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Burning It Down

Growing up in my rural Utah town, my Sundays consisted of going to church from 10 am to 1 pm, coming home for a tune fish sandwich and then going for a drive into the mountains with my father. Most times we drove up one of two major canyons just minutes from home. He would point out to me the various mines and tell me stories about the ones he worked in or people he knew associated with them. Sometimes we would be collecting and cutting firewood. These trips were usually him doing that and me running off and playing in the woods.


I remember one time he was teaching me to shoot a shotgun. I can't recall the gauge but suffice it to say it may have been too much for my little body. I held the gun. He stood behind me and held onto the gun as well. I pulled the trigger, missing the pop can by the way, and the kick from the shot threw me backward to the ground. He held on to the gun knowing exactly what was going to happen the first time I pulled that trigger.


Another time we were camping on top of the mountain, literally. The drive isn't far or long but the road climbs the side of the steep mountain. It's so steep that there are very few places where two vehicles may pass each other. I've had friends ask to go back down the mountain because it can be that unsettling. We made camp on top and had some dinner. We were sleeping in the back of the truck under the truck canopy. The coyotes howling freaked me out. Their songs echoed through the forest and chilled me to the bone. I asked to be taken home and my dad did so. He drove down that steep and narrow road to take me home.


These are just some of my early memories. Taking drives up the canyon as an adult has always been refreshing and spiritual for me. My family has a special place where we honor our dead. There are places where I've drummed with my community sending our voices into the night air. I've experienced ordeal work (flogging) helping me shed old patterns of behavior and leave the forest renewed. Those trees that held me during that experience are gone.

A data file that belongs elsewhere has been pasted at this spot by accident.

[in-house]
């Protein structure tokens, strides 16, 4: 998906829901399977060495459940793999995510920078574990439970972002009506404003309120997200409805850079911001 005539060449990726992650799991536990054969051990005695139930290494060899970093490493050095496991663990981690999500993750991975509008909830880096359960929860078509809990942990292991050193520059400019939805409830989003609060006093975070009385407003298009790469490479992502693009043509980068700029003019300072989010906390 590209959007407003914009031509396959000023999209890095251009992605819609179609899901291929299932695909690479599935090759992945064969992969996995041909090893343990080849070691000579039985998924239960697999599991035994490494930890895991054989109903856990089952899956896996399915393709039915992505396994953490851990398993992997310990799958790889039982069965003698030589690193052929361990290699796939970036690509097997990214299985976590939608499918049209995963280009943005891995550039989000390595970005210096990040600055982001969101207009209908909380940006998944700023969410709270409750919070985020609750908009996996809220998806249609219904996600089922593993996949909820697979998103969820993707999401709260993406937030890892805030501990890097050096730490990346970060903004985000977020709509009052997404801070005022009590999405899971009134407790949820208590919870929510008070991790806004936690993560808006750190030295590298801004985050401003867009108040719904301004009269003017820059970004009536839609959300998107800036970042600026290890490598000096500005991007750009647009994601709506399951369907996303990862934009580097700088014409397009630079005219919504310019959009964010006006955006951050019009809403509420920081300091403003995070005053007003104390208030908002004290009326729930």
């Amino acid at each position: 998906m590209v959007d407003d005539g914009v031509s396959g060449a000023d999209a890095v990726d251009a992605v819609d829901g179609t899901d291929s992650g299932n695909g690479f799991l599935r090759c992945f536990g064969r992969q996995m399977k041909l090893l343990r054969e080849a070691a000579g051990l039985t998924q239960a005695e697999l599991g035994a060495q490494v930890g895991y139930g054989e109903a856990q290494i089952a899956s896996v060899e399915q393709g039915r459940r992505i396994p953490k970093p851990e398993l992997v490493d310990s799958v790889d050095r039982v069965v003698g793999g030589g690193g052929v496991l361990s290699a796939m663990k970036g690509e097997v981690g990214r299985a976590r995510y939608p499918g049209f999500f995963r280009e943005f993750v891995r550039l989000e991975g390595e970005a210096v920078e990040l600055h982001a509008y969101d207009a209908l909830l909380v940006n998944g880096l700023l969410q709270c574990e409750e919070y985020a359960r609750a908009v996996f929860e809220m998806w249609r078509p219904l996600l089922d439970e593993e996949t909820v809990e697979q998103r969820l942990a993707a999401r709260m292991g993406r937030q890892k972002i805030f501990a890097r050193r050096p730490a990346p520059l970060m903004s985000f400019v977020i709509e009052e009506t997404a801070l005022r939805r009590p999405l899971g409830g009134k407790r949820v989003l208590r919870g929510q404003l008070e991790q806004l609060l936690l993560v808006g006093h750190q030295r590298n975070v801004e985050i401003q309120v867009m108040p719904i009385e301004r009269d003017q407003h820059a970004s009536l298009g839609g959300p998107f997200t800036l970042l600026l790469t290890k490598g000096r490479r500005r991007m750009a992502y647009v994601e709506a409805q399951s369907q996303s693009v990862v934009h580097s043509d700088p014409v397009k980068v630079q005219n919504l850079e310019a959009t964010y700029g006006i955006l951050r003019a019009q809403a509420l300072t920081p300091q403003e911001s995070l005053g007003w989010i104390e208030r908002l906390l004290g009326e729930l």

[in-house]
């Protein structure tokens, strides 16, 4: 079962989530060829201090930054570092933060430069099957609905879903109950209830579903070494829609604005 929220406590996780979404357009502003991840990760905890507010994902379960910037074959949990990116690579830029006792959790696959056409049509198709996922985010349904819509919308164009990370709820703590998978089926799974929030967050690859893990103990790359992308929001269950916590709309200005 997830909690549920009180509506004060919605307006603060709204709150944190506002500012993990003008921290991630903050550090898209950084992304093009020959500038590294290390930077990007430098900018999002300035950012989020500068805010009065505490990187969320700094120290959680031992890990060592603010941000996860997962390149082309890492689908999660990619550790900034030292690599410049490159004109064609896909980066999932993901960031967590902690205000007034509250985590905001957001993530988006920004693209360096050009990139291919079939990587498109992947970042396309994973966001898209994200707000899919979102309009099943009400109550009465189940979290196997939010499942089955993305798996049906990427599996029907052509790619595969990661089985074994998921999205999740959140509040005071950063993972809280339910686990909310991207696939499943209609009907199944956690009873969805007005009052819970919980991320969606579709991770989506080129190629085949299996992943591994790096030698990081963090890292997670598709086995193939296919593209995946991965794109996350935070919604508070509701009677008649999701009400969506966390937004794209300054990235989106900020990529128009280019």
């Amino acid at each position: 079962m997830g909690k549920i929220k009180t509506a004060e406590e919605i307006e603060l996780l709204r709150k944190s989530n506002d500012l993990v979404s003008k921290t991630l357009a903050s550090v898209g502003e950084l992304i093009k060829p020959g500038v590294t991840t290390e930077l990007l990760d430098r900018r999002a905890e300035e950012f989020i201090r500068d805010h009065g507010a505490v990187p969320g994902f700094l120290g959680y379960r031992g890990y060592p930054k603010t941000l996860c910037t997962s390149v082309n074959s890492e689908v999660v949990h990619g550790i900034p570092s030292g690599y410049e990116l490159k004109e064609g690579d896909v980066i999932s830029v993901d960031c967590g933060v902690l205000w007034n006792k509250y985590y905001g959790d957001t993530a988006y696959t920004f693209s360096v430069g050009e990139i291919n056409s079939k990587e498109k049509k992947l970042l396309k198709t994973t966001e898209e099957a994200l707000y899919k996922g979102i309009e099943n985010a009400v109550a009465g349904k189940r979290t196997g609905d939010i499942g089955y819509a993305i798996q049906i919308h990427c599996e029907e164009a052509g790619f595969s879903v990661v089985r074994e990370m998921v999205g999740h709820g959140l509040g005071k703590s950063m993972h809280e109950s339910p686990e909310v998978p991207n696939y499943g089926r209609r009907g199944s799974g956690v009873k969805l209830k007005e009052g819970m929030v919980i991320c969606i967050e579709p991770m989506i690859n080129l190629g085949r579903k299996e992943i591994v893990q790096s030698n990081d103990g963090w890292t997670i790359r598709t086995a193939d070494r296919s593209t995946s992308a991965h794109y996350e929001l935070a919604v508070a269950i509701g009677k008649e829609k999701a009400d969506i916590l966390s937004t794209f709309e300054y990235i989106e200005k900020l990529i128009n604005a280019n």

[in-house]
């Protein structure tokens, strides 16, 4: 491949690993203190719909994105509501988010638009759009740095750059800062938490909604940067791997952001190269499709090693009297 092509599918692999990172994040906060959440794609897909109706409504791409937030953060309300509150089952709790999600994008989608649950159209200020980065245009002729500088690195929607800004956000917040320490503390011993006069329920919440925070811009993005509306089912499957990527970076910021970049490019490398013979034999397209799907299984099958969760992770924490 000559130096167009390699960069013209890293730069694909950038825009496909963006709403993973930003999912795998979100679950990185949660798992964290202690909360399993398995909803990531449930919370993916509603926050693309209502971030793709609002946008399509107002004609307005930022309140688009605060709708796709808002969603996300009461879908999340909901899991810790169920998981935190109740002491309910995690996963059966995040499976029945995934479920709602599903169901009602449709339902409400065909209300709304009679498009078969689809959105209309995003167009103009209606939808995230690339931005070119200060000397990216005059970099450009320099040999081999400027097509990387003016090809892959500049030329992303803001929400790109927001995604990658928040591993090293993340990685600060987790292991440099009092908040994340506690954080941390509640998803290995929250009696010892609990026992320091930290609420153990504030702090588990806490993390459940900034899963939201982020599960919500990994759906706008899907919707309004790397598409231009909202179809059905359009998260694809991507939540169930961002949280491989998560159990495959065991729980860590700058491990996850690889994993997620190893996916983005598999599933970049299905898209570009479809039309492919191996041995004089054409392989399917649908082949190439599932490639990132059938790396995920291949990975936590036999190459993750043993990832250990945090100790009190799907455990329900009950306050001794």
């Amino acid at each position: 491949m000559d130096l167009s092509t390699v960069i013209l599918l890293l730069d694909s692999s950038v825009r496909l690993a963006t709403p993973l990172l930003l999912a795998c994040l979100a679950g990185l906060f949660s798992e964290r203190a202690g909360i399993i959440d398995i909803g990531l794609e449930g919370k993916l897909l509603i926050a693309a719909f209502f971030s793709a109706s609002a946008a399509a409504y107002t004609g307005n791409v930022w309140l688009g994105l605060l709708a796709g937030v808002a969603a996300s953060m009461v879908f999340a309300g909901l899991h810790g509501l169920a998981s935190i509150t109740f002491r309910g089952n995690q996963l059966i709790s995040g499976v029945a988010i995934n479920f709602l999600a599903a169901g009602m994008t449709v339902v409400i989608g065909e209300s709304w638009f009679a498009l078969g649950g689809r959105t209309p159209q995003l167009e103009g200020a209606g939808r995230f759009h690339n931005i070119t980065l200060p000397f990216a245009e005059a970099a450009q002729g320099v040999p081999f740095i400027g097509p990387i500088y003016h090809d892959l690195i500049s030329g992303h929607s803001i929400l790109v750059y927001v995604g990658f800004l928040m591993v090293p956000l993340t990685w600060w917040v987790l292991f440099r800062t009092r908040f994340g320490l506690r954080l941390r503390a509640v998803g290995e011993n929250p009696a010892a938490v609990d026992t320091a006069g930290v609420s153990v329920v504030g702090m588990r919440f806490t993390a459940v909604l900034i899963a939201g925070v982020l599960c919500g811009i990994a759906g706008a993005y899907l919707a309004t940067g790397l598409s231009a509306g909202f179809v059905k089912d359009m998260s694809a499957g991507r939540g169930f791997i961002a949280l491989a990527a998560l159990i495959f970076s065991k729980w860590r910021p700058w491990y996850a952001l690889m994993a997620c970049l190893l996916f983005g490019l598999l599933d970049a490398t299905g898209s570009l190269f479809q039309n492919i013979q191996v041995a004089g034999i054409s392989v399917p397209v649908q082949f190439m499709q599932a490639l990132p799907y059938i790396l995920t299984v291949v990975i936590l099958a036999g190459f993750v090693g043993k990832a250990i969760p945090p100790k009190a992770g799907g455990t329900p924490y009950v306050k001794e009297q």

In July 2022, which happened to be the hottest July on record, a fire erupted that took weeks to contain. My heart was and has been so heavy thinking about the loss from the fire. I guess, my heaviness is mostly connected to the memories I have of those ridges, valleys, meadows and streams as well as the future memories to be made. As of this blog being published, I have not seen up close what the terrain looks like now. I may not be ready.


There is beauty is fire. There is beauty in charred tree trunks and soot covered rocks. There is beauty in the brightest green seedlings breaking through the blackened ground. Sometimes, to the extreme, our lives have to be burned to the ground for us to allow the new growth to happen. Most times we do not have to burned it all down and leave with nothing, not even our name. We can look at these fires as controlled burns. We can actively work with the fire. Now, of course, this is extremely dangerous as we can not always see how the winds will blow the flames, but necessary nonetheless.



Fire is but one way to clear things. It is unforgiving. It cares not for your feelings and pains. It will transform instantaneously. Cweorth is the Anglo Saxon Rune of the funeral pyre and embodies this power to transform. It consumes everything leaving only slivers of bones in a pile of ash to be blown away by the wind.


Which aspects of your life are in need of a controlled burn? Where on your mountain is it time to clear some old growth to make way for new? Fire may not be the appropriate way to accomplish this; yet again it may be the only way to let go of what is to make way for what you desire.

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